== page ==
Florida Scrub-jays stand as the only bird endemic to Florida. They live in a rather limited environment of scrub oak in central Florida, an environment that is threatened by development, and their populations are isolated. They attract birders from all over who come to see them, possibly because when they aren’t threatened they can become very tame, landing on heads, arms, and hands to get food. Charming as that is, feeding them can cause them to breed earlier in the year, and consequently their young may hatch before the caterpillars that make up their main food source are plentiful in the late spring and summer.
The young stay with their families for a year and help raise the young. They cooperate by having one stand watch for hawks while the rest of the family hunts for food. The oldest recorded Florida Scrub-jay was 15 years old, having been banded in 1975 and again in 1990. They bury thousands of acorns per year, and some of those will germinate and so they help disperse a variety of oak trees. But they are considered a threatened species, and efforts are being made to preserve their habitat.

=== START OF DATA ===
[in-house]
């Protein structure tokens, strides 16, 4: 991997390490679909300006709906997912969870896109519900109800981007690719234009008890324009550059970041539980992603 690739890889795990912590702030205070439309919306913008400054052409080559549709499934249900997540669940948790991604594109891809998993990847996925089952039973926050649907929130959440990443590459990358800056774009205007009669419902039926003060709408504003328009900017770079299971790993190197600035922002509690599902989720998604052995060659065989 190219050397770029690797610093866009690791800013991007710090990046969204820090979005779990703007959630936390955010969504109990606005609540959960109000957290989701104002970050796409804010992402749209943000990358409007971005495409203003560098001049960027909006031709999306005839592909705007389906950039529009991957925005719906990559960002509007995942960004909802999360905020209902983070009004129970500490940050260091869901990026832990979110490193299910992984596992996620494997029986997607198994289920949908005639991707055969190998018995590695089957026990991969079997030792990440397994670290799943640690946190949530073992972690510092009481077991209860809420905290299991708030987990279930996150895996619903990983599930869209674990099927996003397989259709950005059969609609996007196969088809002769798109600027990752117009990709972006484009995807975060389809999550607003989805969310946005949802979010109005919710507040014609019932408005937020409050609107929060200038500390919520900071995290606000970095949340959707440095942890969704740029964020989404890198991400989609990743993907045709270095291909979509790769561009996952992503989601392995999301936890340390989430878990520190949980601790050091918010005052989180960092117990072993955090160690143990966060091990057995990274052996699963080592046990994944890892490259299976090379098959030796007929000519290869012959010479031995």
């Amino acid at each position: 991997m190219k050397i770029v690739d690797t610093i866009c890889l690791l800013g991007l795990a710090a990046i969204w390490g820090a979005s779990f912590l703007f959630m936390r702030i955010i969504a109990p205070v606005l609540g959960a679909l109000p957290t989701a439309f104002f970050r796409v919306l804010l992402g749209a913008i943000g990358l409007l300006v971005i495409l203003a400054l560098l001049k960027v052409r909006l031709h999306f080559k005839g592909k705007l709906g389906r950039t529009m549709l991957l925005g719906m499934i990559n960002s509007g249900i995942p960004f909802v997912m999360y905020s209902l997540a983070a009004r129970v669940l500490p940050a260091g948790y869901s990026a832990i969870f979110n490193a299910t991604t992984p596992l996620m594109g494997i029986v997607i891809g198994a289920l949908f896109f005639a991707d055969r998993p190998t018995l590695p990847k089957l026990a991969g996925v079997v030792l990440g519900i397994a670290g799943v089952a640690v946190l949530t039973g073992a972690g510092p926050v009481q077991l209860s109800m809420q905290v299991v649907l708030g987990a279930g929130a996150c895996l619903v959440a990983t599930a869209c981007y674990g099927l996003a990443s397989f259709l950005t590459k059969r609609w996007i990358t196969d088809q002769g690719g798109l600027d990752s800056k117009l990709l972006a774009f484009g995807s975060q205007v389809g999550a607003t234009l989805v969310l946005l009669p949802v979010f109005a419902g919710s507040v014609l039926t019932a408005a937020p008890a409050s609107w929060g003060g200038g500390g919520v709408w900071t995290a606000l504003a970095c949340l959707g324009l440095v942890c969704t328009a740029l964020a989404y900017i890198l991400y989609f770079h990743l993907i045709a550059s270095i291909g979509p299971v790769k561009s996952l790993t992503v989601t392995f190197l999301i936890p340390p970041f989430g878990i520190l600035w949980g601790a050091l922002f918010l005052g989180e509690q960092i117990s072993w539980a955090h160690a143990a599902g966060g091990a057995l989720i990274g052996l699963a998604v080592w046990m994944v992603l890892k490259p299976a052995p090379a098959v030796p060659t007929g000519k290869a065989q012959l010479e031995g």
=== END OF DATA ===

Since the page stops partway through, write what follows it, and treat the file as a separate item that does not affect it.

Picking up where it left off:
Scrub-jays were our first objective and first stop on the photo safari we were on on Friday. And it was looking as if we would strike out since nothing much as happening at first. But they were described as ‘curious’, and after a little bit we started to see them on the wires. We had a few nuts with us, and much to my amazement they did come to us, landing on our heads and hands. I wasn’t ready for how quick they were, grabbing a nut and then flying off to the ground with it. What a treat it was to see them, another main objective of the day that came to pass.
The brown on this guy’s back and head indicates that it is a juvenile. Such a treat to have him land on your head or your hand. And not poop on you, that part was nice too! I’ve been holding off on this post until I got the pictures of me, and today I did. The whole day was fun, but this was a special treat.